Low carbon emission cars unveiled
During the summit, the Tata Motors displayed its Tata Super Ace Electric utility vehicle that uses low carbon technology. It was inaugurated by Pema Khandu, Tourism Minister, Arunachal Pradesh. One model each of Nano CNG and Super Ace Electric vehicles from the Tata stable were put up for display and demonstration at the summit venue.
The Tata Nano CNG comes with a touring range of more than 150 km in addition to the existing touring range (375 km) of the Nano 2012, improved emissions with low CO2, best-in-class fuel economy, resulting in low running cost. The Tata Super Ace EV is equipped with a lithium-ion battery for energy storage, electric motor and controller. It delivers a top speed of 80 km/h forward and 30 km/h reverse.
Super ace electric vehicle unveiled by Tata Motors on display
Three technical sessions on Water, Community Forests and Mountain Livelihoods followed post lunch on the first day of the summit. The key speakers were Amardeep Singh Bhatia, Secretary Commissioner & Team Leader of NEPeD projects, Dr. Eklabya Sharma, Director, Programme Operations, ICIMOD and Dr. Ravi Chopra, Director, People's Science Institute, Dehradun.
Dr. Ravi Chopra from People's Science Institute, Dehradun presenting on Himalayan water resources
Thematic group discussion
On the second day of the summit, the delegates were divided into three thematic groups – Water, Mountain Livelihood and Community Forests for discussion. The theme on Mountain Livelihood was facilitated by ECOSS and IIM Shillong, on Water by ATREE and on Community and Forests by WWF, India.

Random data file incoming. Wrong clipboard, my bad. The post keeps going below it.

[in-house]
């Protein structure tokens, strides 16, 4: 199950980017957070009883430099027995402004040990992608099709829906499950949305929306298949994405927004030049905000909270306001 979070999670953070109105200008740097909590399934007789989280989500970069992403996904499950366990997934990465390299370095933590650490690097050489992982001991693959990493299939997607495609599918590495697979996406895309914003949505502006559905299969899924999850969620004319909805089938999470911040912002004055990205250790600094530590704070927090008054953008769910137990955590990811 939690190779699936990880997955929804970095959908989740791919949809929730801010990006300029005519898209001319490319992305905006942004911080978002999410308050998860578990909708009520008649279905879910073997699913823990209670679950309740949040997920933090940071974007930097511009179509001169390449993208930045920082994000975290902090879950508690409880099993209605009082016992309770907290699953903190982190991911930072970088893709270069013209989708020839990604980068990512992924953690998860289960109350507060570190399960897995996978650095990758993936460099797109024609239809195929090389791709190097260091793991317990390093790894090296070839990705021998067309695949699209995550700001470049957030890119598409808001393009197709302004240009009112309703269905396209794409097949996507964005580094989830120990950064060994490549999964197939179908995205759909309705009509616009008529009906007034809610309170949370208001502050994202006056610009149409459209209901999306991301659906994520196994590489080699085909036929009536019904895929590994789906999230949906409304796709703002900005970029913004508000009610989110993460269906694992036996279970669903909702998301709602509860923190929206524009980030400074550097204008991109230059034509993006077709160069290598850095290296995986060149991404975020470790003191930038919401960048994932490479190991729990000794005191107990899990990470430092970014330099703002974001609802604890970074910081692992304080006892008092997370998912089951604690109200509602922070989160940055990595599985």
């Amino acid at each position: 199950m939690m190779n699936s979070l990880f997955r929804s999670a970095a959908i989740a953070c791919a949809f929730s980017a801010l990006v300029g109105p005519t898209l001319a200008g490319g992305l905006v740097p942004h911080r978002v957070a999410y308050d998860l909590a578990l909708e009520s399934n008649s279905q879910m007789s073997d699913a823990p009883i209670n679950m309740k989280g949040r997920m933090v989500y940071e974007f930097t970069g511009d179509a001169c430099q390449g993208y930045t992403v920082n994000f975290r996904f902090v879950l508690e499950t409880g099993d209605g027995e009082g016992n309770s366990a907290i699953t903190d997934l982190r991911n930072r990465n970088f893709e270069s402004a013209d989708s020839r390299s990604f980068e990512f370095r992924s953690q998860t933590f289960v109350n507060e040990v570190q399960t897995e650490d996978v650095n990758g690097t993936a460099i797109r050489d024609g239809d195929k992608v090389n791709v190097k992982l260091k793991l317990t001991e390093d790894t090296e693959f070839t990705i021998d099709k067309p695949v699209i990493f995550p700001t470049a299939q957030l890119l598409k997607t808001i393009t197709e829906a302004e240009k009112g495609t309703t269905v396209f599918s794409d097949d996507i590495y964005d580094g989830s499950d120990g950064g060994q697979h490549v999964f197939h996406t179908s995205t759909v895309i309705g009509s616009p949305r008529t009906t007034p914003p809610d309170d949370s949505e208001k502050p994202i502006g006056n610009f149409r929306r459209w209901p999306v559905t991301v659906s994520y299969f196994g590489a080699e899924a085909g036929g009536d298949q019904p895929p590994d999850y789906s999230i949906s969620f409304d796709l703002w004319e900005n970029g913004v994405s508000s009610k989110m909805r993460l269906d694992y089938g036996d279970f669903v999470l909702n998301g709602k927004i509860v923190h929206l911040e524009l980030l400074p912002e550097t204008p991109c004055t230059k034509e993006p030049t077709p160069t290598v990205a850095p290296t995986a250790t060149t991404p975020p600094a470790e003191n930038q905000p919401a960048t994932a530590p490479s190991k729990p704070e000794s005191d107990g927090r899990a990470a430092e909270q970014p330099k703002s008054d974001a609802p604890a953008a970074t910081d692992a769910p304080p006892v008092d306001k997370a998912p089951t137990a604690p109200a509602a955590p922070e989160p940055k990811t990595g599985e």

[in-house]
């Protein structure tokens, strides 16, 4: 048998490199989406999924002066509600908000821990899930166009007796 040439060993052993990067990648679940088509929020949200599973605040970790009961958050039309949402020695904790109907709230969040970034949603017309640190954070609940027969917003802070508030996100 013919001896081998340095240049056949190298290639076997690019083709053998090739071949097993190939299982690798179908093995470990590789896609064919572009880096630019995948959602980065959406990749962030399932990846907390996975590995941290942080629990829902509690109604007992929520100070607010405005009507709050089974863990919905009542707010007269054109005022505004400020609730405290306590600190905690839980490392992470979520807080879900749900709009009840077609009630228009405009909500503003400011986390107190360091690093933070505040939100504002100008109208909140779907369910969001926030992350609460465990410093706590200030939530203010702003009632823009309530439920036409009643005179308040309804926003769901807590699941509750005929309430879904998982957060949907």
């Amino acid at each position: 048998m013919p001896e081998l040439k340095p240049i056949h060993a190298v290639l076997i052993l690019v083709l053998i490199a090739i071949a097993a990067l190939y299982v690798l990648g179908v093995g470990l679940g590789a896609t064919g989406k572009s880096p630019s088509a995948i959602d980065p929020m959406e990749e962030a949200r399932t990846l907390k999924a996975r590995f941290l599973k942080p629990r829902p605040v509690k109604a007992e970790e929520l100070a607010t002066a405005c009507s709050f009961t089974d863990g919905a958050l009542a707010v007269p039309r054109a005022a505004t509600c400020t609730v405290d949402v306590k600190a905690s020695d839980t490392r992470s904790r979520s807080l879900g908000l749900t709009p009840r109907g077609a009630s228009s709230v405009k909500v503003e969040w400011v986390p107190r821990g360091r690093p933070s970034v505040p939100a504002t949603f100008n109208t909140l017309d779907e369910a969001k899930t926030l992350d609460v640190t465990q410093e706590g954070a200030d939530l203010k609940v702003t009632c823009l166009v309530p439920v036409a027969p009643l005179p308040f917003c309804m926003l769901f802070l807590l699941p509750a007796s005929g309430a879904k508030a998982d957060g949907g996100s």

In the thematic discussion on water, Dr Sandeep Tambe, Additional Secretary, Rural Management and Development Department, government of Sikkim presented a paper on ‘Environmental change, Water Security, Traditional Systems and Innovation in the Himalayas’. Prof Chandan Ghosh, North Eastern Hills University (NEHU), Shillong presented a paper on ‘Water hazards’. Dr Sumit Sen, ATREE, Sikkim presented a paper on ‘Water rights, Policy and Governance’.
The Gangtok Declaration
The IMI summit concluded on the second day with the announcement of ‘Gangtok Declaration’ by PD Rai with the decision to carry on the momentum for the third summit proposed to be held at Kohima, Nagaland next year. The declaration resolved that the mountain States in India have not received the attention due to them and it recommends that greater focus and emphasis be given to the Sustainable Mountain Development agenda without delay and continued for the next 20 years.
The draft of ‘Gangtok Declaration’ was placed with ten mandates for IMI at the valedictory session for approval by the delegates. It identified that the unique needs and aspirations of each state, mountain region and their people to be taken into account by IMI in an inclusive way with the aim of making fundamental shifts in their understanding and behavior. The declaration highlighted that hill and mountain people are at the centre of concerns for sustainable development and are entitled to improved livelihoods in harmony with the environment.
The ‘Gangtok Declaration’ presented by Summit convener, Lok Sabha MP PD Rai before the delegates after two days of engagements on water, mountain livelihood and communities & forests
All mountain states also agreed to cooperate on building awareness and capacity for action on adaptation and transfer technologies and practices for sustainable development. The declaration recognized the role of women of mountain areas in livelihood generation and protection of environment. It further sought to develop appropriate institutionalization mechanisms to build movement and momentum towards achieving the goals of IMI through an inclusive organization structure, network, systems and process.
Presentation of the ‘Gangtok Declaration’ was followed by each participant from mountain states committing to take IMI forward.